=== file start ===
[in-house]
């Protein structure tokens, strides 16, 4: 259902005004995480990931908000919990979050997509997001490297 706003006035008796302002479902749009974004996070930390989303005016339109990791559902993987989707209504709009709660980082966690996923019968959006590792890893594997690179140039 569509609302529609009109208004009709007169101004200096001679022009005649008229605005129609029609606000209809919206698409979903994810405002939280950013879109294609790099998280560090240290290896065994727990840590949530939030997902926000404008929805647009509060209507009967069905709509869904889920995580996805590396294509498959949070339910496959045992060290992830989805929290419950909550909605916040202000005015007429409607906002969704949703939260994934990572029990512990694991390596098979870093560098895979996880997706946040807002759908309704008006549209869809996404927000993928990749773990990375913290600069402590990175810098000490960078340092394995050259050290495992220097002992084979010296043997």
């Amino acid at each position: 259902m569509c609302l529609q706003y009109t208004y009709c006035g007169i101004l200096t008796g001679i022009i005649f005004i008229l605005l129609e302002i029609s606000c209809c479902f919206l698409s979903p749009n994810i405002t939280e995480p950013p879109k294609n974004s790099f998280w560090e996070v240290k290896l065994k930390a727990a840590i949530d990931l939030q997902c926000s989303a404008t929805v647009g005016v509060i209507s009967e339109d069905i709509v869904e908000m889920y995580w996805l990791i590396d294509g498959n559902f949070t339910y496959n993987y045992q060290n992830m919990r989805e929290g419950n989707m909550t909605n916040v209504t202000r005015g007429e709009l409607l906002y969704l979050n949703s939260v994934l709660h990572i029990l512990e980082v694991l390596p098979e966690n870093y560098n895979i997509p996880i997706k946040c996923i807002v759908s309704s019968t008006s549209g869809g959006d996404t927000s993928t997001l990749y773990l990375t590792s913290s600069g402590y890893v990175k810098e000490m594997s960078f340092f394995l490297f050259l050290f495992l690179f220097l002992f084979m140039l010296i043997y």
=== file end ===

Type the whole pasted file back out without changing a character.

[in-house]
């Protein structure tokens, strides 16, 4: 259902005004995480990931908000919990979050997509997001490297 706003006035008796302002479902749009974004996070930390989303005016339109990791559902993987989707209504709009709660980082966690996923019968959006590792890893594997690179140039 569509609302529609009109208004009709007169101004200096001679022009005649008229605005129609029609606000209809919206698409979903994810405002939280950013879109294609790099998280560090240290290896065994727990840590949530939030997902926000404008929805647009509060209507009967069905709509869904889920995580996805590396294509498959949070339910496959045992060290992830989805929290419950909550909605916040202000005015007429409607906002969704949703939260994934990572029990512990694991390596098979870093560098895979996880997706946040807002759908309704008006549209869809996404927000993928990749773990990375913290600069402590990175810098000490960078340092394995050259050290495992220097002992084979010296043997």
């Amino acid at each position: 259902m569509c609302l529609q706003y009109t208004y009709c006035g007169i101004l200096t008796g001679i022009i005649f005004i008229l605005l129609e302002i029609s606000c209809c479902f919206l698409s979903p749009n994810i405002t939280e995480p950013p879109k294609n974004s790099f998280w560090e996070v240290k290896l065994k930390a727990a840590i949530d990931l939030q997902c926000s989303a404008t929805v647009g005016v509060i209507s009967e339109d069905i709509v869904e908000m889920y995580w996805l990791i590396d294509g498959n559902f949070t339910y496959n993987y045992q060290n992830m919990r989805e929290g419950n989707m909550t909605n916040v209504t202000r005015g007429e709009l409607l906002y969704l979050n949703s939260v994934l709660h990572i029990l512990e980082v694991l390596p098979e966690n870093y560098n895979i997509p996880i997706k946040c996923i807002v759908s309704s019968t008006s549209g869809g959006d996404t927000s993928t997001l990749y773990l990375t590792s913290s600069g402590y890893v990175k810098e000490m594997s960078f340092f394995l490297f050259l050290f495992l690179f220097l002992f084979m140039l010296i043997y």